WARNING: The following contains major plot spoilers for both Black Panther and Captain America: Civil War
With the excitement around the popularity of Black Panther and the hope that it marks a turning point in black culture, many have begun drawing socioeconomic similarities between the film and modern history. It’s not hard to see why the film is garnering such critical acclaim. And with its dominance at the box office for the second straight week, conservative estimates are pushing the film into the $1 billion club before its box office reign is over.
One cannot deny the fact that the film has started a conversation concerning African-Americans and specifically their African roots and role in modern society and what Africa could have been had it not been for colonialism. And since the floor is open to discussion, I think it is about time we talk about a modern day similarity most have seemed to glossed over.
While beautiful in its painting of a fictional country brought together by a mythical extraterrestrial being, the similarities between Wakanda and modern day history are striking. The opening scenes sets up the case for Wakanda and the unprepared heir to the throne whose father had previously been killed in a terrorist attack on the United Nations. Throughout the first act we understand why Wakanda is the most prosperous, technologically advanced and yet isolated country in the world. Outside of the fact that Wakanda is built above the site of a meteorite, which contains the strongest and most versatile metal known to man, the country has been able to survive thanks to very certain laws, laws that in todays modern culture sound politically incorrect. In fact, during one of T’Challa’s visions, his now deceased father emphatically states why Wakanda has practiced its protectionism and heightened immigration posture. It is further inferred that Wakanda was able to escape the horrors of the Atlantic Slave Trade by adopting these policies.
Killmonger, the perfect antihero, whose early indoctrination by his father and eventual betrayal by his uncle (T’Chaka), the king of Wakanda, sets the stage for the films conflict, are as focused as they are misguided. His simplistic view of the world dictated that Wakanda arm those who fight oppression throughout the world. Wakanda must open its borders to allow those hurt by colonialism and imperialism to find a haven of rest. And misguided as his actions might be, there is no denying the validity of his argument. Unfortunately, the policies Killmonger advocated are the antithetical of what allowed Wakanda to thrive. Though his dreams for Wakanda never materialized, his complete antipathy to the current rule of law in Wakanda and his abhorrence for modern society are evident in his dying words:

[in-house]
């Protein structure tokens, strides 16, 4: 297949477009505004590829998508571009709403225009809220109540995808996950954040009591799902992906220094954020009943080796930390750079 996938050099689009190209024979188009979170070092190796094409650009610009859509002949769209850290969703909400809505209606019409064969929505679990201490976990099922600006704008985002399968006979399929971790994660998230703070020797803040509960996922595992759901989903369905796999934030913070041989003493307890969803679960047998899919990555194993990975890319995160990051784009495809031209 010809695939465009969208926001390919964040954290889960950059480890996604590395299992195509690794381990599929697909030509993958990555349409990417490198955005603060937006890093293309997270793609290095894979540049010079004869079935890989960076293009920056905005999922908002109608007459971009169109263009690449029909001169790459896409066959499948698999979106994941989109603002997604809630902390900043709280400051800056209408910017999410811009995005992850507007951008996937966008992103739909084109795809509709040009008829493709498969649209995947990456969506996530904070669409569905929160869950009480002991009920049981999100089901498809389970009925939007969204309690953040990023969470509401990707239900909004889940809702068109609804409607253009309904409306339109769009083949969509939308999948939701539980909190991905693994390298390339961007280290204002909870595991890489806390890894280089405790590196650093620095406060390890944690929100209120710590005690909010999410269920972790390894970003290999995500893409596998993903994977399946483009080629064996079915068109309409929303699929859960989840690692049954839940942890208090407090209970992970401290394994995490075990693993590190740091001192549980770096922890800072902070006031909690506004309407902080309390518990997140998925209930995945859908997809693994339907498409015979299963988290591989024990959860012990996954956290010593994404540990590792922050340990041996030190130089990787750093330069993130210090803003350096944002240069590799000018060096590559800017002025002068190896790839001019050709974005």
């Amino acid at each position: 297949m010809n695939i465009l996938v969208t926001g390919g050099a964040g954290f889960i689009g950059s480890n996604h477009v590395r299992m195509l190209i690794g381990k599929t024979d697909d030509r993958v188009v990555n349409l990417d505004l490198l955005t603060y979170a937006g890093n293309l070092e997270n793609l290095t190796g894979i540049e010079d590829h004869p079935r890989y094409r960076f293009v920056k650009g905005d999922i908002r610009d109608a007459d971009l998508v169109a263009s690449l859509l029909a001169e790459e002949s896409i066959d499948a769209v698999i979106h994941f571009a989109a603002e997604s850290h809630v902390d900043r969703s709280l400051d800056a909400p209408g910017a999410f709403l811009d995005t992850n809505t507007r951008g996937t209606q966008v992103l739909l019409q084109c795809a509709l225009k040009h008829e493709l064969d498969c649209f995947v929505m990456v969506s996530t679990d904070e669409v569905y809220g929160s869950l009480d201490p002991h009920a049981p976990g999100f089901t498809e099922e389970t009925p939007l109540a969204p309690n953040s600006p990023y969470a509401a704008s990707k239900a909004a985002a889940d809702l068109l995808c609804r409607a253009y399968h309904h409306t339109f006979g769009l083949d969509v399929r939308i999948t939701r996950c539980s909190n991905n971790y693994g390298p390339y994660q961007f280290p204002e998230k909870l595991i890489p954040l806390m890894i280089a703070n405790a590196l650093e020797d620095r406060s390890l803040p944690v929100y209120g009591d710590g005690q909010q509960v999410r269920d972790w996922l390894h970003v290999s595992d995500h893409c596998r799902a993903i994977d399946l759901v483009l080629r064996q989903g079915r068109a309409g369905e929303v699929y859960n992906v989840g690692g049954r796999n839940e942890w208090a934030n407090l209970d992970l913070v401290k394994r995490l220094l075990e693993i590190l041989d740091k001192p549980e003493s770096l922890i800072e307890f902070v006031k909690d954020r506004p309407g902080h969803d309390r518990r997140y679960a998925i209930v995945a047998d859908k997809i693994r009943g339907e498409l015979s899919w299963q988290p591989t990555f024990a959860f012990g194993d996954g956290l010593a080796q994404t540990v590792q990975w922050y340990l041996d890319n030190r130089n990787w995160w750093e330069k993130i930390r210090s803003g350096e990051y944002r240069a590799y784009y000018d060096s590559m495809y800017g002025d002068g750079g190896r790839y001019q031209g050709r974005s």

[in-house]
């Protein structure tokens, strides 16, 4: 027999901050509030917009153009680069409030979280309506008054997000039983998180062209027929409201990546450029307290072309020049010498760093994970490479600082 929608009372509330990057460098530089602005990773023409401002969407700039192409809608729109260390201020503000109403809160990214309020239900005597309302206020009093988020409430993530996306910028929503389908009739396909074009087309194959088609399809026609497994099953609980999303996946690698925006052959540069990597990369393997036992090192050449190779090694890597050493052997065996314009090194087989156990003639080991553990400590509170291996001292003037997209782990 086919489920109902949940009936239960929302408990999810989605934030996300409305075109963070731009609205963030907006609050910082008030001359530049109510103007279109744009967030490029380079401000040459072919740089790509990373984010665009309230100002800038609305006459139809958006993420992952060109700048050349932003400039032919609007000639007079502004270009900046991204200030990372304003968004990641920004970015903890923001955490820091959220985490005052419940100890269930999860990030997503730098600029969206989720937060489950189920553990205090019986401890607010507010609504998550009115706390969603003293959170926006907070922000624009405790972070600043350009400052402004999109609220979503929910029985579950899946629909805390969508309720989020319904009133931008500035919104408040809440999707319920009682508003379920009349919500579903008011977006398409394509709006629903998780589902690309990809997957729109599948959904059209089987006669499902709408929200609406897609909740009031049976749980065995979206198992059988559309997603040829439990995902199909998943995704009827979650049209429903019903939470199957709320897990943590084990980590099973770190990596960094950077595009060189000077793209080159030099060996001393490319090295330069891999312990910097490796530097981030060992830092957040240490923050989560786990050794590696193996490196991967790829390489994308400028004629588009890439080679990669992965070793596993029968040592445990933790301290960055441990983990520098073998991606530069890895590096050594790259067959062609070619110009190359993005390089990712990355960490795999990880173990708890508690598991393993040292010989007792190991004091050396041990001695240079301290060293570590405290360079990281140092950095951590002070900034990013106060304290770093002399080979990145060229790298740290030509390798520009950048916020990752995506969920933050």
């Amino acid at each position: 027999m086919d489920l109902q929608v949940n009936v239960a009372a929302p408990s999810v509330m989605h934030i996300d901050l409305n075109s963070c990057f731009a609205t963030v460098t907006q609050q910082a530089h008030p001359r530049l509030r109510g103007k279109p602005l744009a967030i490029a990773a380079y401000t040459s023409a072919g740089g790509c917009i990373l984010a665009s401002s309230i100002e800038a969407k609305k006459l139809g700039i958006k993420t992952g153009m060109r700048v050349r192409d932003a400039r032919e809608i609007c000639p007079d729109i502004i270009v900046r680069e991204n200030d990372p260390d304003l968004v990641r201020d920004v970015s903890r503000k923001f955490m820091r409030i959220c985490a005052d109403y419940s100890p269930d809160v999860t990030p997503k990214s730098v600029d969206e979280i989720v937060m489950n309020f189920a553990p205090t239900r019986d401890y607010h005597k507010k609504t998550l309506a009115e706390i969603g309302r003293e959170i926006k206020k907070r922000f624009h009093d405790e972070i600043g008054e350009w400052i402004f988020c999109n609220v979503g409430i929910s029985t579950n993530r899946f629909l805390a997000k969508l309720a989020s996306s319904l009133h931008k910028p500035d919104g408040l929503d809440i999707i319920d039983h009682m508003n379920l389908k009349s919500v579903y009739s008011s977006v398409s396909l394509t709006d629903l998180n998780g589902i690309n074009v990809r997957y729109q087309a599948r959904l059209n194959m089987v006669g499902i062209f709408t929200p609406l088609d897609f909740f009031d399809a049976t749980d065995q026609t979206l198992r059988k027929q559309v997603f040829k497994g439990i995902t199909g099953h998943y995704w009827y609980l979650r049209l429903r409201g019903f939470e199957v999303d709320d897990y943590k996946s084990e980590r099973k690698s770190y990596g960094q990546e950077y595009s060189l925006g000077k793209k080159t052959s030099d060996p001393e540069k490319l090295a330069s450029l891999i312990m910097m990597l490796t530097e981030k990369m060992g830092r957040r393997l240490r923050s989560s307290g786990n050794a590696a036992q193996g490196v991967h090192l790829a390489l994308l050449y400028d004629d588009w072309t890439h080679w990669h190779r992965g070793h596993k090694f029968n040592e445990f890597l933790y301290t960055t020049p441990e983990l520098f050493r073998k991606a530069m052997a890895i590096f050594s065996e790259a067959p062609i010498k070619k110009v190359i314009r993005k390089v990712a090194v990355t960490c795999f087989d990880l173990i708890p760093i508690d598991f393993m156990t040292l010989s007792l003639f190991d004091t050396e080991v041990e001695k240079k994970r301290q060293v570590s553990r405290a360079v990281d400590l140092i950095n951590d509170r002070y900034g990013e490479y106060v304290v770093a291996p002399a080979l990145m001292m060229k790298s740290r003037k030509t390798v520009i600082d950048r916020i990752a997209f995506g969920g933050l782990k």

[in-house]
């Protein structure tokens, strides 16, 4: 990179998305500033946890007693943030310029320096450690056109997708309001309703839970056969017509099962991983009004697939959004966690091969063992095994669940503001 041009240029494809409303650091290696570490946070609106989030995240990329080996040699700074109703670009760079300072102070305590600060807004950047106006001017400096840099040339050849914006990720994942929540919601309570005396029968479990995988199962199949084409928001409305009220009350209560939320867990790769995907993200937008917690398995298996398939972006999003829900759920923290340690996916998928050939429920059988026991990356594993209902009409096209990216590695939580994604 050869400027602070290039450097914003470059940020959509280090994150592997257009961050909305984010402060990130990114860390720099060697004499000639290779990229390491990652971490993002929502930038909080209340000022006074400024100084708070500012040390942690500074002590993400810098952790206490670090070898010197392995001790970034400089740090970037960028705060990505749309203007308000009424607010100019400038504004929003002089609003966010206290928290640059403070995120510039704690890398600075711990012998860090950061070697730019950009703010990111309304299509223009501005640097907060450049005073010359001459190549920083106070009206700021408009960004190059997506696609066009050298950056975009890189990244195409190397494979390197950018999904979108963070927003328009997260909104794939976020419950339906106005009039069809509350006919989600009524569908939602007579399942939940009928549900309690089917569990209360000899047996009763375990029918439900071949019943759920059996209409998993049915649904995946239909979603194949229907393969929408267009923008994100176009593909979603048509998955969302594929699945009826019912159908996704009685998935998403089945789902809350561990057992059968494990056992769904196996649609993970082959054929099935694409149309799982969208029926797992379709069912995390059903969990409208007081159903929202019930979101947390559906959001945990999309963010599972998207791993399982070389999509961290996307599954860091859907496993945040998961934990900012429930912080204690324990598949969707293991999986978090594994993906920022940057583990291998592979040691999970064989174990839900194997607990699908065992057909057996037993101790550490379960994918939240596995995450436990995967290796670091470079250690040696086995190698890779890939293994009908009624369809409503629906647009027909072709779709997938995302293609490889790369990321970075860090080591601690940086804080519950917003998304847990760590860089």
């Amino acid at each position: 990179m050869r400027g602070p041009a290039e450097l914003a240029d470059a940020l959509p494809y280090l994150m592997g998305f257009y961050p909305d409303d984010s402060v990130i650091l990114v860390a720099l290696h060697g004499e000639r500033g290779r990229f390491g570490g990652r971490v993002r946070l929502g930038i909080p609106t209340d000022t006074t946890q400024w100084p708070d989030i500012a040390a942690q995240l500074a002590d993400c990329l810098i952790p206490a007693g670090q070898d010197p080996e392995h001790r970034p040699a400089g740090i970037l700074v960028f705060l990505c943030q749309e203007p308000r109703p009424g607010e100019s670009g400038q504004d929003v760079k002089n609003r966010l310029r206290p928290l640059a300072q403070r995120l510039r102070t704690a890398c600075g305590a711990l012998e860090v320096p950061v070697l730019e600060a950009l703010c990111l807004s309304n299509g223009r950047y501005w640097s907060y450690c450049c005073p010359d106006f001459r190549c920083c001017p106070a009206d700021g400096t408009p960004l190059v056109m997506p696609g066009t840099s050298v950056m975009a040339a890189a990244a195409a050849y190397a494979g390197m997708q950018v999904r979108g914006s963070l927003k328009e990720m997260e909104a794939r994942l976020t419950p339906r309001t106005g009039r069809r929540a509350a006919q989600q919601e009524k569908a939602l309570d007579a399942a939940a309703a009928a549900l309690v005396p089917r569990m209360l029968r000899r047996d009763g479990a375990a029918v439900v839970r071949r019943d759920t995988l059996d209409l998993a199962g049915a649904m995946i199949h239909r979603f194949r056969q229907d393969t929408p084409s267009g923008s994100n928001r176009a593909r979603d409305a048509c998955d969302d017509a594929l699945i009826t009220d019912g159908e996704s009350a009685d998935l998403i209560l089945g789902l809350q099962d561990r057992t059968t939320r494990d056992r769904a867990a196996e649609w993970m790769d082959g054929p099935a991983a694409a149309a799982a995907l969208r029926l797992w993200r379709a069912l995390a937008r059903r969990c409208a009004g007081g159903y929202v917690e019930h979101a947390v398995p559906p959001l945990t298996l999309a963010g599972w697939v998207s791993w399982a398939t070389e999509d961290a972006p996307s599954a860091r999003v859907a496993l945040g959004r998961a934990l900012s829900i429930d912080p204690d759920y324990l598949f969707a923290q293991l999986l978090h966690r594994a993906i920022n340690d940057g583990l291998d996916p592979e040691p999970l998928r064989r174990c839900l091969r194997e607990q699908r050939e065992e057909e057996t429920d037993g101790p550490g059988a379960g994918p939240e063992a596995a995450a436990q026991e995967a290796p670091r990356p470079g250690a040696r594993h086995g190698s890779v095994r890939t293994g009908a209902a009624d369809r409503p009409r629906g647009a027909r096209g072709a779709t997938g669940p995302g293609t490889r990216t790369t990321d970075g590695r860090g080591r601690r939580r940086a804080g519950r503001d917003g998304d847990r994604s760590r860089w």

Bury me in the ocean with my ancestors who jumped from the ships, because they knew death was better than bondage.
It is true that Black Panther provides enough material for a decent discussion regarding the socioeconomic plight the world currently finds itself in. However, most seem to miss the most important one: Wakanda is Wakanda because their strong immigration laws and the fact that they did not engage in nation building, all tenants that have been championed by populist leaders in modern society, much to the dismay of those promulgating the globalist agenda.
In at least three instances, T’Chaka, as well as the council, in no uncertain terms, state that Wakanda cannot continue to be a nation if they allow unchecked immigration and engage in nation building. Even though it can be argued that by the time the credits roll T’Challa has a change of heart concerning some of his positions, it is still evident that he has no plans to bring the worlds problems to Wakanda, but rather help the rest of the world by opening up Wakanda’s technology for others to research and use. The basic idea of protecting the country of Wakanda from unwanted evils brought by lax immigration policies is still realized in the final scene as T’Challa and Nakia stand at the now abandoned apartment building where his uncle died. Instead of flying the children in the playground on his jet to Wakanda, he instead informs Nakia that he has purchased the buildings surrounding the playground which will be used to set up STEM learning centers for all those who are interested.
And so, once again the age old question of nemesis vs anti-nemesis can be pondered. Say what you will, but something tells me Oscar Wilde lost the bet on this one.